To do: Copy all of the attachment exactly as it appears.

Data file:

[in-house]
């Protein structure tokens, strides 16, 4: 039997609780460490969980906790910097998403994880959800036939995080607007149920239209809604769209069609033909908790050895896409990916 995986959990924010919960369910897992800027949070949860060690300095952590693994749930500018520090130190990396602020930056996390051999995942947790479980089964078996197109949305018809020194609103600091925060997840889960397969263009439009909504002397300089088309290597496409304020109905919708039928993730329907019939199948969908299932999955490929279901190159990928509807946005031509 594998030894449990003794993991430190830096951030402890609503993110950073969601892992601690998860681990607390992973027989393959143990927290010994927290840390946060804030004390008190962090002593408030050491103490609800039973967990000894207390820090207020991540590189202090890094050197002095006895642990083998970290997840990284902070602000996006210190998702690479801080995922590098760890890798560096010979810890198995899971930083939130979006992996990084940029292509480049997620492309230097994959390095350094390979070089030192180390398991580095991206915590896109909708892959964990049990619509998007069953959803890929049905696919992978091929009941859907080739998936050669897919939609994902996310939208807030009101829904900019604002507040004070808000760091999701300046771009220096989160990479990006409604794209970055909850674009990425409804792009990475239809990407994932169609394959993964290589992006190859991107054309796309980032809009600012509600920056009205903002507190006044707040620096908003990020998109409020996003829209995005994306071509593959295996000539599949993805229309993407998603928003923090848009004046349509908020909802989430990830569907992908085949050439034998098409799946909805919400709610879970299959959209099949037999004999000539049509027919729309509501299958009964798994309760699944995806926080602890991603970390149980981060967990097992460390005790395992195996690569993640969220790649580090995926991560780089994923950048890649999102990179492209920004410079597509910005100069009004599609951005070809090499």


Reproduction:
[in-house]
């Protein structure tokens, strides 16, 4: 039997609780460490969980906790910097998403994880959800036939995080607007149920239209809604769209069609033909908790050895896409990916 995986959990924010919960369910897992800027949070949860060690300095952590693994749930500018520090130190990396602020930056996390051999995942947790479980089964078996197109949305018809020194609103600091925060997840889960397969263009439009909504002397300089088309290597496409304020109905919708039928993730329907019939199948969908299932999955490929279901190159990928509807946005031509 594998030894449990003794993991430190830096951030402890609503993110950073969601892992601690998860681990607390992973027989393959143990927290010994927290840390946060804030004390008190962090002593408030050491103490609800039973967990000894207390820090207020991540590189202090890094050197002095006895642990083998970290997840990284902070602000996006210190998702690479801080995922590098760890890798560096010979810890198995899971930083939130979006992996990084940029292509480049997620492309230097994959390095350094390979070089030192180390398991580095991206915590896109909708892959964990049990619509998007069953959803890929049905696919992978091929009941859907080739998936050669897919939609994902996310939208807030009101829904900019604002507040004070808000760091999701300046771009220096989160990479990006409604794209970055909850674009990425409804792009990475239809990407994932169609394959993964290589992006190859991107054309796309980032809009600012509600920056009205903002507190006044707040620096908003990020998109409020996003829209995005994306071509593959295996000539599949993805229309993407998603928003923090848009004046349509908020909802989430990830569907992908085949050439034998098409799946909805919400709610879970299959959209099949037999004999000539049509027919729309509501299958009964798994309760699944995806926080602890991603970390149980981060967990097992460390005790395992195996690569993640969220790649580090995926991560780089994923950048890649999102990179492209920004410079597509910005100069009004599609951005070809090499």